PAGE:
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Posts tagged ‘healing’

Wounded, but put me in coach

This has been a rough year.

I was at the top of my game. Syndication going well. Published author. Travel writer. Catholic Liaison for Israel. Yes, Israel.

Traveling Catholic speaker. Keynotes and everything.

And wham. PTSD. Quit my job. I had stopped writing the year before–all but the blog. I still traveled to Israel, but on my own, a kind of personal and mostly quiet retreat.

The speaking engagements kept coming. And the Holy Spirit always showed up.

But in between, I was dry. No. That’s not quite right. I was broken. Hurt. Wounded.

I didn’t faint and collapse in the middle of the fifth inning, but it sure seemed like it. It seemed like they whisked me off the field and I found myself on the bench, disoriented, a little incoherent, but wanting to brush aside their arms and say, put me in. Come on. I’m okay. Just put me back in.

Only I wasn’t okay.

I wrote about this in my book. One day, I would be out of the Catholic hustle and bustle. God would call me to “higher elevations,” I wrote, “where the crowds don’t gather but the view is amazing.”

Only the view didn’t seem so amazing.

I just wanted to go back to what I knew. The familiar. And being busy made me feel like God liked me at least a little. He took joy in using me.

“Just sit there for a while. I’m taking you out of the game. Cheer on your teammates all you want. But there is no way you are going back out there for a while.”

That’s what it is like when you are a writer and you have absolutely nothing to write. You love the Eucharist, but you can’t seem to get yourself to be around people.

You go to Mass on Sunday and Adoration because there is nobody there but you and the Lord. The rest has become practically impossible.

You aren’t depressed.

At least you don’t think that’s it.

Only God knows. So He is telling you to sit there on that bench. It’s like you have the “Mysterious Malady” that some baseball players get. You suddenly can’t do all the things you once did. You don’t have the it-factor anymore.

Just fix me and put me back in. But that’s no good. That won’t work.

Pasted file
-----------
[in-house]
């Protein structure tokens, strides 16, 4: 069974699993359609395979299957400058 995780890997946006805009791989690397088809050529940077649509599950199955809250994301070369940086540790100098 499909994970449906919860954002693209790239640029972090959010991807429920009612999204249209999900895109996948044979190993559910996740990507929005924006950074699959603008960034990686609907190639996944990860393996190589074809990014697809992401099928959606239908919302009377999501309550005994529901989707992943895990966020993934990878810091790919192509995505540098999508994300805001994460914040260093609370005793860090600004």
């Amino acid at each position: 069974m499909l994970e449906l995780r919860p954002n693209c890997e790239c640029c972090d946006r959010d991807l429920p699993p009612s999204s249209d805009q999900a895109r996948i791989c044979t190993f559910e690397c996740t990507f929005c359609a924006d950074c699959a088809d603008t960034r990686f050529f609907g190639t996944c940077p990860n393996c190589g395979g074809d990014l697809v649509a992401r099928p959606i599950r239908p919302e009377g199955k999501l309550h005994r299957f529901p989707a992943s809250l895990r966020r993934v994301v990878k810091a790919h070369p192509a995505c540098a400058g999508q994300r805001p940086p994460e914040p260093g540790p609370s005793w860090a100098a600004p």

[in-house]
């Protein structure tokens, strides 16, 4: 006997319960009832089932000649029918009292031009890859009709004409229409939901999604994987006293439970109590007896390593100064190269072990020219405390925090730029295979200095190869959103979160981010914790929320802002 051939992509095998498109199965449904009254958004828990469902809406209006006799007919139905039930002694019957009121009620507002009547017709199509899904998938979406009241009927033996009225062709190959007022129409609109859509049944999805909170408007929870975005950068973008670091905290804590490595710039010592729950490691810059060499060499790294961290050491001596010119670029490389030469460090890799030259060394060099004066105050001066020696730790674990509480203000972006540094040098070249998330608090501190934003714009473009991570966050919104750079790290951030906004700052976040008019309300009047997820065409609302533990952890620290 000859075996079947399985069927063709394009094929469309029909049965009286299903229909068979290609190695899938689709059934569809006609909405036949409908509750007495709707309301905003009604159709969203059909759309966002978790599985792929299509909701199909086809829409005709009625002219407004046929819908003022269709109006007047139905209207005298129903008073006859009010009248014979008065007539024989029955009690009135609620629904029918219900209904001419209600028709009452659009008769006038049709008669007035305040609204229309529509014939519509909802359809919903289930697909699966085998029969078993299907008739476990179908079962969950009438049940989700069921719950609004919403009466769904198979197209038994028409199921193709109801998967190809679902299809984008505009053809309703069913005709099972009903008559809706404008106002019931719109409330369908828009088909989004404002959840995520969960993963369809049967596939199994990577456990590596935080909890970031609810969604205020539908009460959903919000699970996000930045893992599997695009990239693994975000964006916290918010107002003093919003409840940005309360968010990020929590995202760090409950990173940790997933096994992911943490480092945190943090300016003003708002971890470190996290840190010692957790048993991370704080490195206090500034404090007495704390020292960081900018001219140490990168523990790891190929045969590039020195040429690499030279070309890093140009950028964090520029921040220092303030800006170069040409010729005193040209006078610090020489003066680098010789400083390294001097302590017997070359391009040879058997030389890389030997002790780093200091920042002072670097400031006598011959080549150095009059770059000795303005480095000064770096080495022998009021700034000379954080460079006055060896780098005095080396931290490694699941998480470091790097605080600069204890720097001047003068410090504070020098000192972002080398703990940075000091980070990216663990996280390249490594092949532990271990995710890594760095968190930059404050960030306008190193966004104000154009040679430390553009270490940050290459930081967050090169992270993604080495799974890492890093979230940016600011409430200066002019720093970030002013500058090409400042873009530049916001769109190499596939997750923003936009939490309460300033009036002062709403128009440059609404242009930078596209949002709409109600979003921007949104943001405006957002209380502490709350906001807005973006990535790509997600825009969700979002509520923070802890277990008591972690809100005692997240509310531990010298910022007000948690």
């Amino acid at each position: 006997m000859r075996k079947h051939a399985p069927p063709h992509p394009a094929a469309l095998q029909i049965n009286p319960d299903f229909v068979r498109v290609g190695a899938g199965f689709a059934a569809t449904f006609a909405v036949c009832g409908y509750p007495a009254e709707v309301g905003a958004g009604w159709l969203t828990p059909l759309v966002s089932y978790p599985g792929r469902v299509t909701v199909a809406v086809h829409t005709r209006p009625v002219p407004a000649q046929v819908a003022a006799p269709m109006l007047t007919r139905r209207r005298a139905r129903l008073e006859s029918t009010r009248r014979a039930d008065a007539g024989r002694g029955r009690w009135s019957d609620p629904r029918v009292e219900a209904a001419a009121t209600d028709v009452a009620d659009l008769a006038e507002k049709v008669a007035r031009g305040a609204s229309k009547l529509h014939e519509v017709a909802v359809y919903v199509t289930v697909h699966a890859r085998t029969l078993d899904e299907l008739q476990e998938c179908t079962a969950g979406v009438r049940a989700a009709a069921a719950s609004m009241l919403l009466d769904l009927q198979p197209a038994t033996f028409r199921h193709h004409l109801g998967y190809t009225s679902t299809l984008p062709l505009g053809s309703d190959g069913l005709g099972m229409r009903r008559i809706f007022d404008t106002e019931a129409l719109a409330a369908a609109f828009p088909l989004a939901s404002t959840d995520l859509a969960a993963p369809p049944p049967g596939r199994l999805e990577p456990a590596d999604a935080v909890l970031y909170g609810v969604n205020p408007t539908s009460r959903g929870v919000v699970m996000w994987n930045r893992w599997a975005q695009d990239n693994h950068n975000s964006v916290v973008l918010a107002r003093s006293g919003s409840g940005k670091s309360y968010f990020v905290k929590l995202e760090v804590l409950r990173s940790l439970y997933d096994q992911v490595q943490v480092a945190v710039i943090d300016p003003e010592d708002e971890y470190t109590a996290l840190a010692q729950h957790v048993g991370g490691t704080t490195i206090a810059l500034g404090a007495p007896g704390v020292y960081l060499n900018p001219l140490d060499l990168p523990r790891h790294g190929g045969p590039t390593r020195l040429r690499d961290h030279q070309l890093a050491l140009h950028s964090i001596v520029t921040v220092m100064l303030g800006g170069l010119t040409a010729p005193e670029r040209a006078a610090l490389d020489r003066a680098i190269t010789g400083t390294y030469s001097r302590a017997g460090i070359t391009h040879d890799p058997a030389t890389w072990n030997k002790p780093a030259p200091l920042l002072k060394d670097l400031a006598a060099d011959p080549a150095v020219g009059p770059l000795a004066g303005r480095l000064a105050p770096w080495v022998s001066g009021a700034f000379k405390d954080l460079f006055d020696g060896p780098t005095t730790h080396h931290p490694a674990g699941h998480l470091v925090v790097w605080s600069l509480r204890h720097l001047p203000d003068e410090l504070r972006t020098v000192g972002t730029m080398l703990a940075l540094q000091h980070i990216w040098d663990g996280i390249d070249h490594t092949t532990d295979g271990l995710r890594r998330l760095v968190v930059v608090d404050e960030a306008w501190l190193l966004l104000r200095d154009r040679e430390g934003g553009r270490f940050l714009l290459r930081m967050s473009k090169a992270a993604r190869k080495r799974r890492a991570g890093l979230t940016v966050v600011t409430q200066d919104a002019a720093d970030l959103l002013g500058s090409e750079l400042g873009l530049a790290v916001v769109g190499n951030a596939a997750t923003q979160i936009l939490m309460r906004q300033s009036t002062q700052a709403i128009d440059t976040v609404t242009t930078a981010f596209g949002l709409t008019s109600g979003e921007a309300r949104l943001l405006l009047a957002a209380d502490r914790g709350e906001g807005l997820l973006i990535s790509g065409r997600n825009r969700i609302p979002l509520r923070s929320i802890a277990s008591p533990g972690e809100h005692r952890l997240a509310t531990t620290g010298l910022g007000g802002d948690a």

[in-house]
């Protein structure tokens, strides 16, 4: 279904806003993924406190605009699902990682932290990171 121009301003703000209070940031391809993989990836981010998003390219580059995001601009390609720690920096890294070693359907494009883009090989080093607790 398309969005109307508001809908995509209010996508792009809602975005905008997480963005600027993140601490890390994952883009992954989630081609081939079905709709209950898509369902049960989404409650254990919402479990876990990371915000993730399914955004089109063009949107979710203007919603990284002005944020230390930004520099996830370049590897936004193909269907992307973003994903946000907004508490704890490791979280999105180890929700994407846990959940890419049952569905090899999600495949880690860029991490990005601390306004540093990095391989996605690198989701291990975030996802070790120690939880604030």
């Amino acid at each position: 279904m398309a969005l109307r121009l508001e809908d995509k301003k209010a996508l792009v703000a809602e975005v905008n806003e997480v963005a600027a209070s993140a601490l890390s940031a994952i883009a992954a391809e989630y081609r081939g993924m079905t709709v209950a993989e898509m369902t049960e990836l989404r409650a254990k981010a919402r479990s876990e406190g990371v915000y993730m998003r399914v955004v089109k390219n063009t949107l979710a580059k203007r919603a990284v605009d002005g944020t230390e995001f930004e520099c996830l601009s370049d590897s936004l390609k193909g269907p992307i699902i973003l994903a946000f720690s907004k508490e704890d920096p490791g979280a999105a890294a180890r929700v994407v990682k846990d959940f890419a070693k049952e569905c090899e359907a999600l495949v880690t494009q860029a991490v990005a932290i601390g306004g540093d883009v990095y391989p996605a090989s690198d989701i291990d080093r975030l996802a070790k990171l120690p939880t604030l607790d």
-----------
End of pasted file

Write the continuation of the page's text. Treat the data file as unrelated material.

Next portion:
In the spiritual realm, God needs to spend some time on you, and you need to let Him do it. It isn’t that you are suddenly ill, you were a little screwed up the whole time. The Mysterious Malady is not so mysterious.

Once it gets quiet, once you are pulled out of the game for a bit, you begin to see the wounds. You remember the day a young man had a knife and sexually molested you. You realize it made you fear anyone who could overpower you.

You remember the nights your husband in the non-Sacramental marriage waited for you to fall asleep so he could take you without asking. You think of the night he did it on purpose because he knew you were in the middle of your cycle and you would get pregnant. He did it to control and manipulate fate – and you. You became angry when anyone did things behind your back that seemed to take advantage of you or sabotage your life in any way.

You have trust issues.

Yet you say, Jesus, I trust in You.

Let’s get to that. Let’s analyze it for a while.

And the only way to do that is to take away everything that keeps you busy — until you see.

Practice setting good boundaries on everyone you need to, except Jesus Christ. Learn that He can be trusted…even in the quiet. Even when writer’s block shows up for a whole year. Even when you aren’t sure about anything except Jesus and His Church.

You get back to your motel room, shut the door, and cry. Still wearing the team uniform, you stumble to the mirror.

I have a few wounds.

But the good news is that the coach is also the ultimate healer. He knows how to heal these wounds, and He also wants to put you back in more than you want to get back into the game.

You sit on a chair. Alone.